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Cypen & Cypen
NOVEMBER 22, 2006

Stephen H. Cypen, Esq., Editor

Never Forget - September 11, 2001

1. THREE MYTHS ABOUT STATE AND LOCAL GOVERNMENT PENSION PLANS -- BRAINARD/ZORN: has published some “Myth Information,” written by Keith Brainard (of NASRA) and Paul Zorn (of Gabriel, Roeder, Smith & Company). The piece is of such importance that we will discuss it here in great detail. Significant misinformation is circulating in recent media reports about state and local government pension plans. These reports claim that most public pension plans are in a state of financial crisis, that they lack oversight and standards and, therefore, that they should be replaced with defined contribution plans. Not so, according to Brainard and Zorn:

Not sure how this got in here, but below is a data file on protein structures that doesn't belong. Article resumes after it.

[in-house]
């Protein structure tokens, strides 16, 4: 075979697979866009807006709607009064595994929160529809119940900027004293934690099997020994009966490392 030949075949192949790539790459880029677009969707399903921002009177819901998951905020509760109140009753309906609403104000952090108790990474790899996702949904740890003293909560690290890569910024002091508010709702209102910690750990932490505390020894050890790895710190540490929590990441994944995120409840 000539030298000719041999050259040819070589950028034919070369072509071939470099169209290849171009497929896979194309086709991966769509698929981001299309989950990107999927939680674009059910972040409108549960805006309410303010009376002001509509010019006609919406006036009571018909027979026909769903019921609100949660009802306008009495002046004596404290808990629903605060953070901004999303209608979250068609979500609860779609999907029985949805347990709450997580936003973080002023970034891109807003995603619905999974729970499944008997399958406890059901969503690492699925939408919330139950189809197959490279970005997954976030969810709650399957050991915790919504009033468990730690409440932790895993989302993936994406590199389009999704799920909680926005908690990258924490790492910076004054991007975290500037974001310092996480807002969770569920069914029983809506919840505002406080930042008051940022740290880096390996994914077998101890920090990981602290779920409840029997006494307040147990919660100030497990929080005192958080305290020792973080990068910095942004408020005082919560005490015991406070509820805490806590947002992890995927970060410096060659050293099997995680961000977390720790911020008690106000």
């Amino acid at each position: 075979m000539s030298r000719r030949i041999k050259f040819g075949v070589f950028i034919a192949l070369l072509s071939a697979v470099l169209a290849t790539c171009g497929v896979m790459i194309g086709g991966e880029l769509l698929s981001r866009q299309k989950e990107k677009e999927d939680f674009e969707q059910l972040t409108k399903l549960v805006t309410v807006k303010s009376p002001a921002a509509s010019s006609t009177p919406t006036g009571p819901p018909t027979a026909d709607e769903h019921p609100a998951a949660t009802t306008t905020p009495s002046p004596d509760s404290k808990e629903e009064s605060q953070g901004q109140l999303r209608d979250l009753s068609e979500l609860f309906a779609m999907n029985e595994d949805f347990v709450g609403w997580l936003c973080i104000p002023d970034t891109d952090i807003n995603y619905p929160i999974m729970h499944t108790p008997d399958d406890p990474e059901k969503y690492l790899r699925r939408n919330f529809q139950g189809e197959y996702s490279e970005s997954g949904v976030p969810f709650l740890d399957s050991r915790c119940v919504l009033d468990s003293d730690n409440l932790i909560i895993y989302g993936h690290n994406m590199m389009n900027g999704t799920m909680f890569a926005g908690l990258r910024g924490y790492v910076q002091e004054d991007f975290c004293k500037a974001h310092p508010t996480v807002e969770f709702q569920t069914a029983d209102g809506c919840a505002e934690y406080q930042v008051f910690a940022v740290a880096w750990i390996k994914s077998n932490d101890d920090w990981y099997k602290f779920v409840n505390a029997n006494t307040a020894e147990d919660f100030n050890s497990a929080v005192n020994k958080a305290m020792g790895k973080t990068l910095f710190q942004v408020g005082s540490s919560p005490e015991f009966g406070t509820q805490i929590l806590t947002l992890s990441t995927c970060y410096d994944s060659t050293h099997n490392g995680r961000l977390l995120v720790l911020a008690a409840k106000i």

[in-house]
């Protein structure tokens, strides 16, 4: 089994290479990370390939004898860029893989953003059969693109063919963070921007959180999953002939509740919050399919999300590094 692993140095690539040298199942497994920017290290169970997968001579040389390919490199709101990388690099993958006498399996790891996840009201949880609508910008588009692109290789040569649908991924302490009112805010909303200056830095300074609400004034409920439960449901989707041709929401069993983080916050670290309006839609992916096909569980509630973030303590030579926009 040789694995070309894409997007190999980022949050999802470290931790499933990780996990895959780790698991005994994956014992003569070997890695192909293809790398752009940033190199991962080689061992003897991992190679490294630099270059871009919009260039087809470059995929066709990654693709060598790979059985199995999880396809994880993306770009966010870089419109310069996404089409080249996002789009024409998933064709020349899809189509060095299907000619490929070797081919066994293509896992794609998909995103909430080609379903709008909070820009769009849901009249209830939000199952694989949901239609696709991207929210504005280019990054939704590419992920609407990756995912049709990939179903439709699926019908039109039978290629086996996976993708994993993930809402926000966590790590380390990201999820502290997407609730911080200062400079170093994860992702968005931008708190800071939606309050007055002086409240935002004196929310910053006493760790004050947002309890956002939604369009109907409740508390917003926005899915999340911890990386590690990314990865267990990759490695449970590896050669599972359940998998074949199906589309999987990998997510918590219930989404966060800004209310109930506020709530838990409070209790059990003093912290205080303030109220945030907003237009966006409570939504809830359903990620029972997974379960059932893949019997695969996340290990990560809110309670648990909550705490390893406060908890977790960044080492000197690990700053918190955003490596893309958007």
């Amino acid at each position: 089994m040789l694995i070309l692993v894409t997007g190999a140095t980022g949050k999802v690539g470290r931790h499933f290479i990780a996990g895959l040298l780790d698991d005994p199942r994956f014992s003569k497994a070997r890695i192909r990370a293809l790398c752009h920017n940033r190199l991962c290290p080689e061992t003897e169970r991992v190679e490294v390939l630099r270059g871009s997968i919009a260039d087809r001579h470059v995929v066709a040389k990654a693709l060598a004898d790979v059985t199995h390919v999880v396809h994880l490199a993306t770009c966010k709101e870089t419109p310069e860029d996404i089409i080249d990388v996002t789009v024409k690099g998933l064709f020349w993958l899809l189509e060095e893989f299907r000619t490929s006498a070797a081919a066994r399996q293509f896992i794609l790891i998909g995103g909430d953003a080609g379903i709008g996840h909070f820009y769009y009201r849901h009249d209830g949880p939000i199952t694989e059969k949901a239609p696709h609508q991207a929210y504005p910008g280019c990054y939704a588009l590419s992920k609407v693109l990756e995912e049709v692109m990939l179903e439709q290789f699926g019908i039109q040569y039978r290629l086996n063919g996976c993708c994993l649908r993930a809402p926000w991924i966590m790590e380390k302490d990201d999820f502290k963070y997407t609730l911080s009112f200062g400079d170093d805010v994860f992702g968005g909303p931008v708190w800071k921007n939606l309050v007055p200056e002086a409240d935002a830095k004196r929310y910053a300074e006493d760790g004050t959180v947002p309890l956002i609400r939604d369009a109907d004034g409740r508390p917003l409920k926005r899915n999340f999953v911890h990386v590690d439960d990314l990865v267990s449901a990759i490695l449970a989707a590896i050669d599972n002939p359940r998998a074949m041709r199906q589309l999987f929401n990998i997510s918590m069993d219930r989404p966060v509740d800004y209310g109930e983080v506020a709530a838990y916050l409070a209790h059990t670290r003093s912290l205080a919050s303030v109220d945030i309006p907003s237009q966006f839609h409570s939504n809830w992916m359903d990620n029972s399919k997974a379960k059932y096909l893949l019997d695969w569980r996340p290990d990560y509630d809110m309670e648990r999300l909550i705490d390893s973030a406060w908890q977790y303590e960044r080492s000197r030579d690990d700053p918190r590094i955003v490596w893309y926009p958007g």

Myth 1 - Public Pension Plans Are in Crisis. The claim that public pension plans are in crisis often is supported by references to a handful of poorly-funded plans and a statement that public plans’ unfunded liabilities amount to hundreds of billions of dollars. In fact, the pension plans covering the vast majority of public employees are in good financial shape. According to the Public Funds Survey, the average funded ratio for more than 100 of the nation’s largest public plans was 87% in 2005, with two-thirds of the plans at least 80% funded. While a handful of plans do have funded ratios below 60%, the financial health of the plans covering the vast majority of public employees is sound. When the Public Funds Survey reports unfunded liabilities of $336 Billion, it represents only 13% of total liabilities for the surveyed plans. According to the U.S. Federal Reserve, public pension plans as a whole have accumulated $2.7 Trillion in assets to pay benefits. Furthermore, pension liabilities are long-term liabilities that are amortized over up to 30 years, similar to a mortgage. (Homeowners who have paid 87% of their mortgages with 30 years to pay the remainder would not consider themselves in financial crisis.) Reports often give the impression that taxpayers pay all of the public pension benefits. However, most public plans require member contributions, and almost all public plans invest their assets and earn additional income. According to the U.S. Census Bureau, state and local pension plans accumulated $2.3 Trillion in investment earnings from 1982 through 2005, compared with total employer/taxpayer contributions of $885 Billion and employee contributions of $435 Billion. Consequently, taxpayers provided 24% of the total amount paid into public plans during this period, with the remaining 76% coming from investment earnings and employee contributions. In other words, every dollar taxpayers paid into public plans generated an additional $3, to be returned to the economy as retirement income.